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British intelligence captured emails from the New York Times, The Guardian, Reuters and more

Several Snowden files have been released in the past week.

By Thor Benson
British intelligence captured emails from the New York Times, The Guardian, Reuters and more
General Communications Headquarters (GCHQ). Photo by Ministry of Defense/Wikimedia.

LONDON, Jan. 19 (UPI) -- The British intelligence organization GCHQ instigated a test exercise in 2008 that captured the emails of journalists and editors from Reuters, the New York Times, The Guardian, the BBC, NBC, the Washington Post and others, according to recently released files from Edward Snowden.

As a result of the test, the content of the emails was shared on the organization's internal servers where anyone in the organization could read them. GCHQ was tapping fiber-optic cables in November of 2008 when they intercepted over 70,000 emails, including emails from the mentioned news companies, according to The Guardian.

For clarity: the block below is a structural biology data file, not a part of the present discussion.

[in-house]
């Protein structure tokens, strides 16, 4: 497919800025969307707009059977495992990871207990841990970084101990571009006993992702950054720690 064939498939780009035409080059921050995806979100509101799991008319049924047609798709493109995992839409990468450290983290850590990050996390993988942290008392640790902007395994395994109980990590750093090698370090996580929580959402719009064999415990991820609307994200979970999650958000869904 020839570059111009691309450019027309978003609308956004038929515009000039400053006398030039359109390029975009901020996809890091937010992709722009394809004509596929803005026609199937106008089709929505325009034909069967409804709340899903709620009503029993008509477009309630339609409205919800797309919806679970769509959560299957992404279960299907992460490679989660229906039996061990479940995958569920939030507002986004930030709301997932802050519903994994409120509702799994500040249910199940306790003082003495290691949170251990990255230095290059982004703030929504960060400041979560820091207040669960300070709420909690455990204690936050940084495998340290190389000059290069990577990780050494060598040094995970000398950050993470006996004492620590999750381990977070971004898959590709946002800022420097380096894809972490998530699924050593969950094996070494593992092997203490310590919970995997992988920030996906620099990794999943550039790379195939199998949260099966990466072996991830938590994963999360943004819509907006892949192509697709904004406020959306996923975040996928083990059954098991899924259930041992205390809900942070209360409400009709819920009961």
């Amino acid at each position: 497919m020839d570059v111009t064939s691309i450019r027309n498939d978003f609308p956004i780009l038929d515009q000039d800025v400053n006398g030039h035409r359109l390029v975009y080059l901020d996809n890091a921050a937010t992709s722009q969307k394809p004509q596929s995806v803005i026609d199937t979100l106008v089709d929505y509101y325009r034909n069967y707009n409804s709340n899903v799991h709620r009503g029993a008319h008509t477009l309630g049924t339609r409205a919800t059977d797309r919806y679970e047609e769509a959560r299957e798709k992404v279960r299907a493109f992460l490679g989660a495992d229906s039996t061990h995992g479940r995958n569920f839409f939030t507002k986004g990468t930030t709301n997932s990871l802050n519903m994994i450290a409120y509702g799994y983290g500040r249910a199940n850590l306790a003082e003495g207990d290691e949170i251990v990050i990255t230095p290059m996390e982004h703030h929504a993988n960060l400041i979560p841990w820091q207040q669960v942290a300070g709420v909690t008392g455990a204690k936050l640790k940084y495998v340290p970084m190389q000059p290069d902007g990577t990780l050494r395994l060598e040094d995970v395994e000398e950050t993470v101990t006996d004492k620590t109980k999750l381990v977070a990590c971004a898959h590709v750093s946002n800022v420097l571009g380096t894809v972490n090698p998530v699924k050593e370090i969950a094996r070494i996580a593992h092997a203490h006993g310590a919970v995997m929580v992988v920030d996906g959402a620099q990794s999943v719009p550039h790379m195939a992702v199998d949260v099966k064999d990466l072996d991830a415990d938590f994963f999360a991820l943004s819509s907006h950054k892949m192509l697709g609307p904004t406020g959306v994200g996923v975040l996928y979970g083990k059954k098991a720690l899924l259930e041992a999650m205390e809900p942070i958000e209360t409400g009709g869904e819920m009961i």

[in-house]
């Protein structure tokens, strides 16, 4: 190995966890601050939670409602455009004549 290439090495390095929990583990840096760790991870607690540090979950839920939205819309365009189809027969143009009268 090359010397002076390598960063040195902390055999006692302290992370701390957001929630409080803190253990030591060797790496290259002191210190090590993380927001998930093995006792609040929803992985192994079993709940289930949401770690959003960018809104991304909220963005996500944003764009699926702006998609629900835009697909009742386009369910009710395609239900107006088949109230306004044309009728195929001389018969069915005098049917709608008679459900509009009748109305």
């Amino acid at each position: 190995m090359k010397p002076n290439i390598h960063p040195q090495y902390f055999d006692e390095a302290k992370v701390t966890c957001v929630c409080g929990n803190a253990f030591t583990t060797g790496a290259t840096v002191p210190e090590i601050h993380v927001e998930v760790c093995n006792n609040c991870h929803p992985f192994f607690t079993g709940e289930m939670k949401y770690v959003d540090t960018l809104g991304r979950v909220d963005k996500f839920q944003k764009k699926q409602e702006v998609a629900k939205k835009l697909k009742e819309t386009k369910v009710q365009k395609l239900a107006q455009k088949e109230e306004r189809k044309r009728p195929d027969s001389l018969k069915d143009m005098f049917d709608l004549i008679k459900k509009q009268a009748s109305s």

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The motive of the test is unknown, but other Snowden documents have shown the NSA and other intelligence agencies regularly target investigative journalists, often putting them on the same target lists as terrorists.

British Prime Minister David Cameron recently called for the banning of encrypted messages that can't be intercepted by intelligence agencies. Applications like Facetime, iMesage and Snapchat send messages that are incredibly difficult for organizations to intercept.

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